Correa, himself a businessman, was also accused of bribing officials and politicians with cash, luxury cars, designer clothing, expensive watches and Caribbean holidays.
The case implicated a number of PP politicians, not least Barcenas, who was at first defended by Prime Minister Mariano Rajoy who even hired him an attorney.
But the pressure got too much and with Spain’s main newspapers El Mundo and El Pais giving the case considerable column inches, it wasn’t long before Barcenas was forced to resign.
A year later the investigation took a shocking turn. The crusading Baltasar Garzon – famous for digging his judicial knife into Spain’s most gaping wound, the acts of repression committed by the Franco regime – found himself in the dock.
Garzon was accused of the cardinal sin of legal etiquette ordering the wire-tapping of conversations between Gurtel case defendants in custody and their lawyers and was brought before the Supreme Court.
In February 2012, Spain’s champion of justice was banned from the legal profession for 11 years.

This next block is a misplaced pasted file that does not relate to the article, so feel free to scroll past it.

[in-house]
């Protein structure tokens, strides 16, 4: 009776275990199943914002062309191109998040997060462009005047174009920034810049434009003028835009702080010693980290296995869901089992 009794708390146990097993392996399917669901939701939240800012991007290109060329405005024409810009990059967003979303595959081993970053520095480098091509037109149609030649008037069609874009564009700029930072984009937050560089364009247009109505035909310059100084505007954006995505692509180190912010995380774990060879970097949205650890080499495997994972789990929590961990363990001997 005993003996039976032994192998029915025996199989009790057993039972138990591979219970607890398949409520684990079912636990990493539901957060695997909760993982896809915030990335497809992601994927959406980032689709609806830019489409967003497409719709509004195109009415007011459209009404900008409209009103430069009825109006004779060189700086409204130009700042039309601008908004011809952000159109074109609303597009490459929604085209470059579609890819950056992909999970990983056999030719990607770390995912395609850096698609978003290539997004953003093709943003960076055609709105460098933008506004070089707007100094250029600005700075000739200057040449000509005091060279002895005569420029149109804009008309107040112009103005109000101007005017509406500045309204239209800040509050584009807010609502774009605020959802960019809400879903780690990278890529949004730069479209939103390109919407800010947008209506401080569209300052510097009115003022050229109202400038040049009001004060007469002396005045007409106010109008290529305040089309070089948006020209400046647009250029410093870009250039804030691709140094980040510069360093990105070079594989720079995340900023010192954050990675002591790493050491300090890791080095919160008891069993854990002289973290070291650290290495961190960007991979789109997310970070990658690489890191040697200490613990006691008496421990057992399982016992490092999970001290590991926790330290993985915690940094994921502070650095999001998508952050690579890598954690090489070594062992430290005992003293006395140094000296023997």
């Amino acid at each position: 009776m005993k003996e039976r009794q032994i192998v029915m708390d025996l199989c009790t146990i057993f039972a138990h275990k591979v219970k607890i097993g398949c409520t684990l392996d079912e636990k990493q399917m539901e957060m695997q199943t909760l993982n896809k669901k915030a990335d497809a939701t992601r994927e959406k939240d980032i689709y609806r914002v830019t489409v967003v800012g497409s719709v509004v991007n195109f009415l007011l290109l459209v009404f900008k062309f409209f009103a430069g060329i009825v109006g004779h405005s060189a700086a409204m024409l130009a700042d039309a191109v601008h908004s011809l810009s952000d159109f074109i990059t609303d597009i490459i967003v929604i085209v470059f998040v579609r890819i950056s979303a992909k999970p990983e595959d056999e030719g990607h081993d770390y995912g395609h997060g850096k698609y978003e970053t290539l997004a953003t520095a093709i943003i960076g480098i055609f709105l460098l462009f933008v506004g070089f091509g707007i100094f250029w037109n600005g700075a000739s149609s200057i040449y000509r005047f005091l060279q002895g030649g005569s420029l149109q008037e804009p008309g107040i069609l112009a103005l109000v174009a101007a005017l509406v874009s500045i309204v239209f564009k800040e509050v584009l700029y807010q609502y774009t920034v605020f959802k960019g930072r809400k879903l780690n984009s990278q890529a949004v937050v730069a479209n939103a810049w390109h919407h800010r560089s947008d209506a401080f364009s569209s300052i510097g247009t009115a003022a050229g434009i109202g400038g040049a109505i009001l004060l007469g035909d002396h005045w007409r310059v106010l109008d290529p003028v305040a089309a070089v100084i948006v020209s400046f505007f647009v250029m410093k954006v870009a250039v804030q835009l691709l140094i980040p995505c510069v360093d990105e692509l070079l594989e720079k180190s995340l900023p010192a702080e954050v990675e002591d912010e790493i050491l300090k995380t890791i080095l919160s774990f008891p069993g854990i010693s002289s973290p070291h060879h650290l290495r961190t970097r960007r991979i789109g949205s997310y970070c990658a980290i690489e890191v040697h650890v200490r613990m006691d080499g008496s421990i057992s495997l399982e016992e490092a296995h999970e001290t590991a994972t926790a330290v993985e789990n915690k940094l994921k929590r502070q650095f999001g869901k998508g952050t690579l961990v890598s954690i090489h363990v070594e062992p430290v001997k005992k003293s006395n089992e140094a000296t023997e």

Protesters took to the streets in Madrid to argue that the cases against him were politically motivated. It was an upsurge of public support, which perhaps prevented him from being further investigated for his involvement in highlighting crimes during the Franco era.
But his banning did not stop the investigation from continuing and the case was handed over to Judge Pablo Ruz… and the jamon had soon hit the floor when Swiss investigators uncovered some €24million in bank accounts linked to Correa.
It emerged he had been using a number of fake companies with English names such as ‘Special Events SL’, ‘Easy Concept SL’ and ‘Orange Market SL’ to carry out his corrupt activities.
When the judge set Correa’s bail at €15m it was the second highest in Spanish history, signalling intentions to stamp down hard on the quickly escalating scandal.
However, his legal team appealed the bail price and in 2012 Correa’s mother miraculously found the €200,000 required to get him of jail.